As a business owner, you’re constantly searching for innovative and effective ways to safeguard your company’s future while controlling costs. It requires a balance of seeking the best coverage available for the lowest cost in order to be protected from any unnecessary risks.
Depending on the size of your company, you may be paying hundreds of thousands or more than a million dollars a year in insurance premiums. Covering your business for Workers’ Compensation, General Liability, and Business Auto insurance adds up quickly. While insurance coverage is a core component of your risk management practices, as a forward-thinking business owner, you’re likely wondering if there is an alternative to traditional insurance products.
The answer is “yes” and it begins with a group captive insurance program. Group captives, unlike traditional insurance, allow you to partner with other like-minded companies to reduce your insurance premiums while gaining more control of the insurance buying process.
In this guide, we’ll cover everything you need to know about group captive programs, as well as how it can greatly benefit your business’s bottom line. While there are captives designed to fit special insurance needs or to ensure Fortune 1000-sized companies, our focus is on group captive insurance programs to help the middle market businesses in the United States.
Unlike traditional insurance, a group captive insurance company is owned and controlled by its members. Instead of purchasing your Commercial Insurance through a traditional insurance company, you join an existing group of good safe companies in a captive insurance company. This insurance company insures the risks of the businesses of you and the other owners and gives this collective the ability to receive their individual underwriting profits.
A group captive is a way for your business to have direct influence over its insurance program. Group captives allow like-minded, good, safe companies to pool their resources to reduce their insurance overhead and reap the benefits of any unused premiums. This guide is designed to teach you all about group captive insurance programs. You’ll learn the basics of group captive Insurance Programs, the benefits of joining a group captive, whether your business is a good fit for a group captive, and how to go about joining a group captive.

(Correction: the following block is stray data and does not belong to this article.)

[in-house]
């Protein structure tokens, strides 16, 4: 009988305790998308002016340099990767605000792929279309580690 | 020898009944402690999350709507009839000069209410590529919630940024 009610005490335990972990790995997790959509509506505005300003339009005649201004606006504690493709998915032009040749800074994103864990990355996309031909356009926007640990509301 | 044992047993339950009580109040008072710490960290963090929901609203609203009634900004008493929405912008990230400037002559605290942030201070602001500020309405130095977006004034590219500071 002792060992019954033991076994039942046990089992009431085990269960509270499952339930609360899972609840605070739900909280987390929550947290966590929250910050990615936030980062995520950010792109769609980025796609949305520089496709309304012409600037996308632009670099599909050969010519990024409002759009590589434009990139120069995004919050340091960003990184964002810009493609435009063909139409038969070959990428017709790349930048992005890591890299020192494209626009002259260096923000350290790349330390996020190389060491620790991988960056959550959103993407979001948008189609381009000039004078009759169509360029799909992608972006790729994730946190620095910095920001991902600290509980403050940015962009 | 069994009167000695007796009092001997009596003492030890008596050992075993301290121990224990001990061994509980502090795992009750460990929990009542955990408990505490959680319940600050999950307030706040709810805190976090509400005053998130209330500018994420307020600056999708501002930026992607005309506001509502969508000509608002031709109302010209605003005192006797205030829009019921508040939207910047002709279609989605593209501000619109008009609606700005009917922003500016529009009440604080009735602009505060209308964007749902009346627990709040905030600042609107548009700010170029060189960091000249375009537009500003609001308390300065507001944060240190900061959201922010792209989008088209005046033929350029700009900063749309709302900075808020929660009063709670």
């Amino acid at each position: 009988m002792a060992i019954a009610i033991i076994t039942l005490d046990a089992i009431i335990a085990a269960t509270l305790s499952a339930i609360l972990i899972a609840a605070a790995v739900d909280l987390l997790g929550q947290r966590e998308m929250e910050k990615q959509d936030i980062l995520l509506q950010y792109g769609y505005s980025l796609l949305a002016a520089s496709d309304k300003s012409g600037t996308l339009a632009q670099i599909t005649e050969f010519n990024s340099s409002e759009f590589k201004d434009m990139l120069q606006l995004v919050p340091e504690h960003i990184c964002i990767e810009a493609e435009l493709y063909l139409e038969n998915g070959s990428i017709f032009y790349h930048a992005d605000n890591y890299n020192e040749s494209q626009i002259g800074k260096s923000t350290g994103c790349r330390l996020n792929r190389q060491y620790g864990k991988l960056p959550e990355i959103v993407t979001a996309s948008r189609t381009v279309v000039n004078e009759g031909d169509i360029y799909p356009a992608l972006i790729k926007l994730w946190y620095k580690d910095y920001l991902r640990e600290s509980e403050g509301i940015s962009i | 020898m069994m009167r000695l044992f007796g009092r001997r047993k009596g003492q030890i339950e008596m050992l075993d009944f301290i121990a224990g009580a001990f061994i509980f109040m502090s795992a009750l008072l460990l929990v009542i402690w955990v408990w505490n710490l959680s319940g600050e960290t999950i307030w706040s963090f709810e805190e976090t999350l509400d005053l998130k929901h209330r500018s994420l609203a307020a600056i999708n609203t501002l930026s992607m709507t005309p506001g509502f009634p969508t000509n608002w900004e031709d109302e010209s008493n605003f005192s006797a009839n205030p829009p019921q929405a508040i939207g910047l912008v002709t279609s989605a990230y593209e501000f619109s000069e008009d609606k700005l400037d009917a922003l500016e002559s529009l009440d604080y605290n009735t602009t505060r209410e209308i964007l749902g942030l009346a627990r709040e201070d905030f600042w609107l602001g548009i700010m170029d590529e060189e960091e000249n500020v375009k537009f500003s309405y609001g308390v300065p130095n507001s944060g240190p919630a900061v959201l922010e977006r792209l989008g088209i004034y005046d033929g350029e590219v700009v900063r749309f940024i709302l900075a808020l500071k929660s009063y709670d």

A Group Captive Insurance Company is an insurance company formed by its members for the benefit of its members. Only good, safe companies are invited to join, and current members are often the source of new members. As an owner, you have an influence on how the captive runs and how it grows. Each member company controls one vote on all management decisions. Members can attend two board meetings each year to get a report from their captive manager on the growth and health of the group.
Let’s take a closer look at how group captive insurance companies operate.
Depending on the types of companies within your group, the captive is either “homogeneous” or “heterogeneous.” Homogeneous group captives are comprised of companies from within the same or similar industries. Homogenous captives can take advantage of industry-specific claims and loss control services tailored to the common membership.
Heterogeneous captives are comprised of companies from different industries with low to medium risk profiles. The captive managers ensure there is a good blend of companies from across different industries to maintain a diverse risk pool. While a heterogeneous group does not allow for the use of industry-specific loss control and claims services, there are some significant advantages to having spread of risk by industry. One benefit is it can prevent financial or regulatory issues specific to a single industry from impacting the health of the group as a whole.
With a group captive, you have a direct influence in the management of the captive. Typically, a third-party consulting firm will manage the day-to-day operations of the captive, but you retain a say in the decisions facing the captive. All operational decisions facing the group are made by the group captive’s Board of Directors. The Board is made up of captive members, and each company that joins the captive becomes a member with one vote. All members, regardless of size, represent one vote.
When you join a group captive, you are provided a regular insurance policy from an A+ rated insurance carrier. Additionally, the group benefits financially from sharing some level of risk with the insurance carrier. Through guidance provided by the captive manager, the group determines their level of risk tolerance and agrees to collectively share that layer of risk. Through superior claims management and careful selection of new members, your group captive can expect to run profitably for many years. Reinsurance provides an additional layer of security if any member faces a catastrophic event.
Reinsurance gives the members assurance that claims will still be paid should a very large or several large claims occur in a policy year. Members that cannot control their losses can expect higher premiums in the future and maybe assessed a fixed amount in certain circumstances. However, unlike traditional insurance where premiums can be subject to experience rating or tightening market conditions, the members’ ultimate costs are known when a policy is issued.